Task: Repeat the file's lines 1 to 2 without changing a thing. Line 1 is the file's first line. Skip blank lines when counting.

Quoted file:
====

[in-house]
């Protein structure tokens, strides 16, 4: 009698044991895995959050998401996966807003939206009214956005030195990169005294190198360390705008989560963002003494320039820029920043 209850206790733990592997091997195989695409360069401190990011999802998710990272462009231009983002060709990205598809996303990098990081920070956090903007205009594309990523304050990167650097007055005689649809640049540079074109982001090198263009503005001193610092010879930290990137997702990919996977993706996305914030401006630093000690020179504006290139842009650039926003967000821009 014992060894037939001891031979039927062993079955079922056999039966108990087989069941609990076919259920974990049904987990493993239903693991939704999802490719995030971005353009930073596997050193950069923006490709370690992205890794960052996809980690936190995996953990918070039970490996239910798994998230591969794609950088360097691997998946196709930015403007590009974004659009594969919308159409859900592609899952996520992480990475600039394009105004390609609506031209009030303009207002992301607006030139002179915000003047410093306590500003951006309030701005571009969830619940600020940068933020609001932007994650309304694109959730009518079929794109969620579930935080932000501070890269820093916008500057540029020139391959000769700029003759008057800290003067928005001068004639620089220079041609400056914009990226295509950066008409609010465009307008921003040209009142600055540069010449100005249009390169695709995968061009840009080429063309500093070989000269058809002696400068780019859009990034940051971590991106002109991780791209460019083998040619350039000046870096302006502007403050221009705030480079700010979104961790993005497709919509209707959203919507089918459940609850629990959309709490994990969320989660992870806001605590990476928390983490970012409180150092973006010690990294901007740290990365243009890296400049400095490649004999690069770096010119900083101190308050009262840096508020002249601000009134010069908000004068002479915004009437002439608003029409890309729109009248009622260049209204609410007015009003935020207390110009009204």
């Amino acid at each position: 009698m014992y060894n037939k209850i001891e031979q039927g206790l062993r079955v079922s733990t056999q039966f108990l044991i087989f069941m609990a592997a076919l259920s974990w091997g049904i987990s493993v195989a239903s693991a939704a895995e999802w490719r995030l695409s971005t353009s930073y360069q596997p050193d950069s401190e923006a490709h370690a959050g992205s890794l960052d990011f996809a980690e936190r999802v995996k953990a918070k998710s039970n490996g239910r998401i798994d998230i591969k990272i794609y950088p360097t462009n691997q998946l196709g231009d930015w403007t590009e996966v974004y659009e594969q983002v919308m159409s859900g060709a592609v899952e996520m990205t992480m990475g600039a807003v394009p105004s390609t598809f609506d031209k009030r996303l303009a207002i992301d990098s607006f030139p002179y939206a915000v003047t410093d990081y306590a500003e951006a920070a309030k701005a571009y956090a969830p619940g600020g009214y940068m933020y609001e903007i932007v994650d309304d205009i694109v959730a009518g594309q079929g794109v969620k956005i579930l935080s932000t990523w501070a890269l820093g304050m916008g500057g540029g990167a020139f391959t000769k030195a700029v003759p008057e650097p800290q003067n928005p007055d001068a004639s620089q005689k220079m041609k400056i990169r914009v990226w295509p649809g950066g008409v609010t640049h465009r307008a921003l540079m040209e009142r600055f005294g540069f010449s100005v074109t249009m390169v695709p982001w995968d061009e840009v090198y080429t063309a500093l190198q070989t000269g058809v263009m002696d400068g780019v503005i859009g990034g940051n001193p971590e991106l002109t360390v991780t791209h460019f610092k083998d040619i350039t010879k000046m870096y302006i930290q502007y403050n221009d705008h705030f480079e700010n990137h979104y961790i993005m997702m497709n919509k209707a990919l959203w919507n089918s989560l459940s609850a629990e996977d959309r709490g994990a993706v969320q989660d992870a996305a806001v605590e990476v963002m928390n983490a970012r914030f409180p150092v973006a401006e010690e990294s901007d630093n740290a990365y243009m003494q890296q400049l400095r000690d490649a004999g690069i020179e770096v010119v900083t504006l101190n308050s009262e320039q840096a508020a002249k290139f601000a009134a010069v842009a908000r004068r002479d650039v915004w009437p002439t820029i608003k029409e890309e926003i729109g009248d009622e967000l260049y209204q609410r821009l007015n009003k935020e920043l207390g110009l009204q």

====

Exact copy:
[in-house]
């Protein structure tokens, strides 16, 4: 009698044991895995959050998401996966807003939206009214956005030195990169005294190198360390705008989560963002003494320039820029920043 209850206790733990592997091997195989695409360069401190990011999802998710990272462009231009983002060709990205598809996303990098990081920070956090903007205009594309990523304050990167650097007055005689649809640049540079074109982001090198263009503005001193610092010879930290990137997702990919996977993706996305914030401006630093000690020179504006290139842009650039926003967000821009 014992060894037939001891031979039927062993079955079922056999039966108990087989069941609990076919259920974990049904987990493993239903693991939704999802490719995030971005353009930073596997050193950069923006490709370690992205890794960052996809980690936190995996953990918070039970490996239910798994998230591969794609950088360097691997998946196709930015403007590009974004659009594969919308159409859900592609899952996520992480990475600039394009105004390609609506031209009030303009207002992301607006030139002179915000003047410093306590500003951006309030701005571009969830619940600020940068933020609001932007994650309304694109959730009518079929794109969620579930935080932000501070890269820093916008500057540029020139391959000769700029003759008057800290003067928005001068004639620089220079041609400056914009990226295509950066008409609010465009307008921003040209009142600055540069010449100005249009390169695709995968061009840009080429063309500093070989000269058809002696400068780019859009990034940051971590991106002109991780791209460019083998040619350039000046870096302006502007403050221009705030480079700010979104961790993005497709919509209707959203919507089918459940609850629990959309709490994990969320989660992870806001605590990476928390983490970012409180150092973006010690990294901007740290990365243009890296400049400095490649004999690069770096010119900083101190308050009262840096508020002249601000009134010069908000004068002479915004009437002439608003029409890309729109009248009622260049209204609410007015009003935020207390110009009204």